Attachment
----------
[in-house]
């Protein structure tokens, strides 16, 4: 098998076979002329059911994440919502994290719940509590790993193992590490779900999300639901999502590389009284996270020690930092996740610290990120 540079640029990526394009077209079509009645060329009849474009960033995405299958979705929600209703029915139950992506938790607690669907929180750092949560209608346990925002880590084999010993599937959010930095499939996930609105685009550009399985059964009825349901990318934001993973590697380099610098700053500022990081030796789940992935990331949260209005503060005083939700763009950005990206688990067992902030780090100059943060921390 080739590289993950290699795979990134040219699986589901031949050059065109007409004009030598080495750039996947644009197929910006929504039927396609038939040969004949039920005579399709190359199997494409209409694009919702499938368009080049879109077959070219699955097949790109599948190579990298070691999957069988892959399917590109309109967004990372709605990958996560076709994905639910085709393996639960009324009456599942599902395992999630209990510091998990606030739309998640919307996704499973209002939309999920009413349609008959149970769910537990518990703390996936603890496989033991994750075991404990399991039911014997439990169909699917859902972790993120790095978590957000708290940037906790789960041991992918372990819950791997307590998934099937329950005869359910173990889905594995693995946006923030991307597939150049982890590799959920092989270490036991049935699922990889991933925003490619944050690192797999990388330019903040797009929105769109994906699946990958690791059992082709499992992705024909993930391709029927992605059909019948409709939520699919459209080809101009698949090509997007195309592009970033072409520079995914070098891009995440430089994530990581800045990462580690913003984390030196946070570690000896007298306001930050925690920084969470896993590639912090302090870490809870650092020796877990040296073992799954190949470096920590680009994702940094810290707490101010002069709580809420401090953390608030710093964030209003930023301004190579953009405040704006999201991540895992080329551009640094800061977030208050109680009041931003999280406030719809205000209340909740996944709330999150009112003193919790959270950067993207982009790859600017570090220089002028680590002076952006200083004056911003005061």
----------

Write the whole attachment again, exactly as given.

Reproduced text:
[in-house]
């Protein structure tokens, strides 16, 4: 098998076979002329059911994440919502994290719940509590790993193992590490779900999300639901999502590389009284996270020690930092996740610290990120 540079640029990526394009077209079509009645060329009849474009960033995405299958979705929600209703029915139950992506938790607690669907929180750092949560209608346990925002880590084999010993599937959010930095499939996930609105685009550009399985059964009825349901990318934001993973590697380099610098700053500022990081030796789940992935990331949260209005503060005083939700763009950005990206688990067992902030780090100059943060921390 080739590289993950290699795979990134040219699986589901031949050059065109007409004009030598080495750039996947644009197929910006929504039927396609038939040969004949039920005579399709190359199997494409209409694009919702499938368009080049879109077959070219699955097949790109599948190579990298070691999957069988892959399917590109309109967004990372709605990958996560076709994905639910085709393996639960009324009456599942599902395992999630209990510091998990606030739309998640919307996704499973209002939309999920009413349609008959149970769910537990518990703390996936603890496989033991994750075991404990399991039911014997439990169909699917859902972790993120790095978590957000708290940037906790789960041991992918372990819950791997307590998934099937329950005869359910173990889905594995693995946006923030991307597939150049982890590799959920092989270490036991049935699922990889991933925003490619944050690192797999990388330019903040797009929105769109994906699946990958690791059992082709499992992705024909993930391709029927992605059909019948409709939520699919459209080809101009698949090509997007195309592009970033072409520079995914070098891009995440430089994530990581800045990462580690913003984390030196946070570690000896007298306001930050925690920084969470896993590639912090302090870490809870650092020796877990040296073992799954190949470096920590680009994702940094810290707490101010002069709580809420401090953390608030710093964030209003930023301004190579953009405040704006999201991540895992080329551009640094800061977030208050109680009041931003999280406030719809205000209340909740996944709330999150009112003193919790959270950067993207982009790859600017570090220089002028680590002076952006200083004056911003005061």